Look Beyond the Valuation of a Cannabis Business to Create a Valuable Relationship

By Mathew Auric, Hoban Law Group


Many cannabis investors and companies seeking investments are looking to establish relationships with each other as strategic partners, not simply silent partners. A strong relationship between the two parties should be a top priority — if the parties aren’t willing to work towards this common objective, it is unlikely a good match. Using the process of raising or investing capital to develop strategic partnerships within the cannabis industry has added value since most companies are on a trajectory to grow, and many investors want to be more than just silent partners. It means that creative relationships can be developed so long as both sides are open to finding ways of maximizing the value of their potential relationship.


Whether you are an investor or a cannabis company looking to raise capital, taking the time to understand what is respectively valuable in the relationship is crucial to ensuring that it is successful. There are broad categories to be considered in the process, but ultimately what is valuable to a given individual or company is particular to the entity. Thus, though highly subjective, there are three broad categories to be considered in the process:


1) Financial Arrangements


Generally, people focus on the valuation. For instance, if the pre-money valuation is $9 million and the company is looking to raise $1 million, then the company is selling 10% of its equity. However, there are other financial arrangements which may be very important both to the investor and the company. For instance, an investor may be willing to accept a higher valuation if receiving a preferred return. Say, with a promise to pay $2 million of dividends to the $1 million investor before any other dividends are paid, the investor may be likelier to agree to a high valuation.


Terms regarding a preferred payback can become even more investor-favorable if the dividend payment becomes mandatory based on profit or revenue (e.g., the company will pay the $2 million preferred return using a minimum of 75% of the profits earned by the company). The more beneficial that the investor demands the preference to be, the likelier it is to hamper the company’s ability to grow, which in turn diminishes the equity investment. Ultimately, the company and the investor must strike a mutual balance. Often, such balance is found not only by using financial arrangements but also offset by using other aspects of the agreement.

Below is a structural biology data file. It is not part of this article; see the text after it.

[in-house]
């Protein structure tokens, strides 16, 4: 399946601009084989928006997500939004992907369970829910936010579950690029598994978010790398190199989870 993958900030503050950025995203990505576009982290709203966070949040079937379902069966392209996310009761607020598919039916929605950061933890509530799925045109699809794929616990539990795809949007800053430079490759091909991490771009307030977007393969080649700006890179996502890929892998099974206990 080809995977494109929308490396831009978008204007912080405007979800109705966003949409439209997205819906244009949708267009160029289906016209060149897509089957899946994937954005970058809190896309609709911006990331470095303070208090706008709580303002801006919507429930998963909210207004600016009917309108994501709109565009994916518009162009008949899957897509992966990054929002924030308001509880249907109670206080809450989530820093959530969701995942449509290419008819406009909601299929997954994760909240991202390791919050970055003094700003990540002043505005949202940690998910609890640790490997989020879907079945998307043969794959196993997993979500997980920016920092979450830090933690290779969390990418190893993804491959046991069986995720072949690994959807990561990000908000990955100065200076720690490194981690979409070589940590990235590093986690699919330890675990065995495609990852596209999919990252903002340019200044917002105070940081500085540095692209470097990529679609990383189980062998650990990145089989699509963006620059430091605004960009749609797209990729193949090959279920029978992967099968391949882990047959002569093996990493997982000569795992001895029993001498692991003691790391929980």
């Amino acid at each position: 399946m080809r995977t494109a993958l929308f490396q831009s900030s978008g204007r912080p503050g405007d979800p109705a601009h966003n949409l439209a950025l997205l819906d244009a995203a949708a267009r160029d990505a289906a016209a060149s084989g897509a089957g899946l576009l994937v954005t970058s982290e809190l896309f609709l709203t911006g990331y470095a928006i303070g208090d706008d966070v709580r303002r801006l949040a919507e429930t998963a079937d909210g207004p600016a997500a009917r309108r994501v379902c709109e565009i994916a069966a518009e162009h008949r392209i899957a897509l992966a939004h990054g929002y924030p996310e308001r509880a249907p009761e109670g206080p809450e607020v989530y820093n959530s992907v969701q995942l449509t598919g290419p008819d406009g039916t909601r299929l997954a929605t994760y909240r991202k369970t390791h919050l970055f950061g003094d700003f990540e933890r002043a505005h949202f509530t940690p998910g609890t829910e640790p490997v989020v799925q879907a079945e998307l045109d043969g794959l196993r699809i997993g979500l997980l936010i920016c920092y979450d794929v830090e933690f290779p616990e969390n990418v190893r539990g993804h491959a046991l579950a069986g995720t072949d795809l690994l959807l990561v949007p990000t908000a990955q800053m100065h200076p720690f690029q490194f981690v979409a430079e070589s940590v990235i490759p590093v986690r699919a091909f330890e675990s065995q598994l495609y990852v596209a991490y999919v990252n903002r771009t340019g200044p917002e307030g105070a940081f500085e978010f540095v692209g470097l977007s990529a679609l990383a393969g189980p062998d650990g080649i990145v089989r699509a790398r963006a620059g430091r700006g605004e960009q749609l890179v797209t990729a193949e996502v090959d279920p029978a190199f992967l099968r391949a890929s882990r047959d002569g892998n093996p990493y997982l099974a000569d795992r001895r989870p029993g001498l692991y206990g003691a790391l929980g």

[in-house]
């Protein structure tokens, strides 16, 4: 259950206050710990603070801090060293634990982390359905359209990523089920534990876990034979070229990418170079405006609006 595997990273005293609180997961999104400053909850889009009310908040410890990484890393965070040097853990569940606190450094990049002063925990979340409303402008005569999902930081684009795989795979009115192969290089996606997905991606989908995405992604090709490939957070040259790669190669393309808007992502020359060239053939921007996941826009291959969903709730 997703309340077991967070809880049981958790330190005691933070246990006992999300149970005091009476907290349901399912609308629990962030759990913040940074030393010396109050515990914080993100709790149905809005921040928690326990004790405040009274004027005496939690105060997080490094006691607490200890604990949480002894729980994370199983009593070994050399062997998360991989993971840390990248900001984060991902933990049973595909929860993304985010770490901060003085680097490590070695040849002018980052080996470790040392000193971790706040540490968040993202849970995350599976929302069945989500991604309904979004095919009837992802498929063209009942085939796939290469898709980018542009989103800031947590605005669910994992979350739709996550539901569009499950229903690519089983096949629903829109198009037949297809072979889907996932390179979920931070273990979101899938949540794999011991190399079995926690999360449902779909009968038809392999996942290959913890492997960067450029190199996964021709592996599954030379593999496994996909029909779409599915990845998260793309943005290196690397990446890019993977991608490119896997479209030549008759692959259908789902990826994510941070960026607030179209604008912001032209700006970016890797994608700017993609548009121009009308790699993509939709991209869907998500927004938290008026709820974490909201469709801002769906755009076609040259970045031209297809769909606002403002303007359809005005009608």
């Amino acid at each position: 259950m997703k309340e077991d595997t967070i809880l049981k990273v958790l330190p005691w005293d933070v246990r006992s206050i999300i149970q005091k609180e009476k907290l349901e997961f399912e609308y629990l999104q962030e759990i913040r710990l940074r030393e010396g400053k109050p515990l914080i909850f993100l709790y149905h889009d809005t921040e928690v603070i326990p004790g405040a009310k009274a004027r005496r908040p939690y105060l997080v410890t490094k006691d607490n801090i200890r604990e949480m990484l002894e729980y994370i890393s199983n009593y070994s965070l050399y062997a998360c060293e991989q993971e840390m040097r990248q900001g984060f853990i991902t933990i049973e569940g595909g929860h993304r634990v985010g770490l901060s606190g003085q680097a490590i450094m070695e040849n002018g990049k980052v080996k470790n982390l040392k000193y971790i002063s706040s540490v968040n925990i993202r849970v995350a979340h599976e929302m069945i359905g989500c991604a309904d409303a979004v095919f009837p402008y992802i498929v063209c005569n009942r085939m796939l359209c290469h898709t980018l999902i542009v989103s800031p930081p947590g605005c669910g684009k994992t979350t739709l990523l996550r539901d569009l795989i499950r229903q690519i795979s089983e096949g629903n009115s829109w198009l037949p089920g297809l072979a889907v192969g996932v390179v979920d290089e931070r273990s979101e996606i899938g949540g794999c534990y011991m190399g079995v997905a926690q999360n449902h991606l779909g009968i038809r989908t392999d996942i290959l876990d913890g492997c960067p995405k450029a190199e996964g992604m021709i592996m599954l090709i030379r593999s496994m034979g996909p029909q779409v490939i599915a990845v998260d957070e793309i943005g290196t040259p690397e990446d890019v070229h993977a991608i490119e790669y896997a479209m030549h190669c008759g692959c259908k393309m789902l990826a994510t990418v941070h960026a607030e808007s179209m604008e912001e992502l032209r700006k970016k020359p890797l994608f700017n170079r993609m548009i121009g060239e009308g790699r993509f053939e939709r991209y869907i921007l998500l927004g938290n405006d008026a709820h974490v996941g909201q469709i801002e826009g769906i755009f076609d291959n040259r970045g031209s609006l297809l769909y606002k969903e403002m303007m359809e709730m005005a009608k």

Another aspect of financials to consider is how the money is to be used. That may overlap with control, but again the buckets are just broad categories. Allowing an investor to dictate how their investment will be used often reinforces their comfort. An investor needs some level of control to make them comfortable with the investment, yet too many restrictions on how money can be used may hamper the growth of the company to the detriment of both the company and the investor. Again, both parties need to establish a balance that works for them.


One of the touchiest subjects that can come up in an investment is how much of the money being invested will end up in the pockets of the founders. What is deemed fair in a given situation is highly dependent on the particulars. However, both the investor and the company should have clarity about what their intention is, and whether it is being fulfilled.


Other topics that frequently come up in this category are dilution protection, rights of first refusal in future investments, and salaries.


2) Control


Control is often an important issue. Will the investor have any control over the company? Is the company willing to seat the investor on its board? Does the investor want to participate? The topic is often fraught with disagreement. Placing oneself in the other’s shoes, finding what each finds fair, and then striking a balance often leads to the creation of more value than would any fight over control.


3) Ancillary Value


This is where you get to be creative. What is valuable to the partnership? It is in the formational big bucket that the strategic partnership can work together to find added value. In answering questions about value, people often look at what is valuable to “each side,” but the mentality is fundamentally mistaken if the goal is to establish a strategic partnership. A potential strategic partnership should be devised in terms of what will add value to the partnership as a whole, not just what is good for either side in the enterprise.


Ultimately, thought should be given to the terms surrounding an investment, not just the valuation. It is often easier to strike an agreement if the negotiations initially focus on pieces other than valuation, as such can add value for the strategic partnership (and both sides) rather than creating a zero-sum game.



Mathew Auric is Counsel to Hoban Law Group with extensive corporate and transactional experience, including corporate structuring, capital raises, acquisitions, and contract drafting.


This article has been prepared for informational and general guidance purposes only; it does not constitute legal or professional advice. You should not act upon the information contained herein without obtaining specific professional advice. No representation or warranty (express or implied) is made to the accuracy or completeness of the information contained in this publication. Hoban Law Group, its members, employees, and agents accept no liability, and disclaim all responsibility, for the consequences of you or anyone else acting, or refraining to act, in reliance on the information contained in this publication or for any decision based thereupon.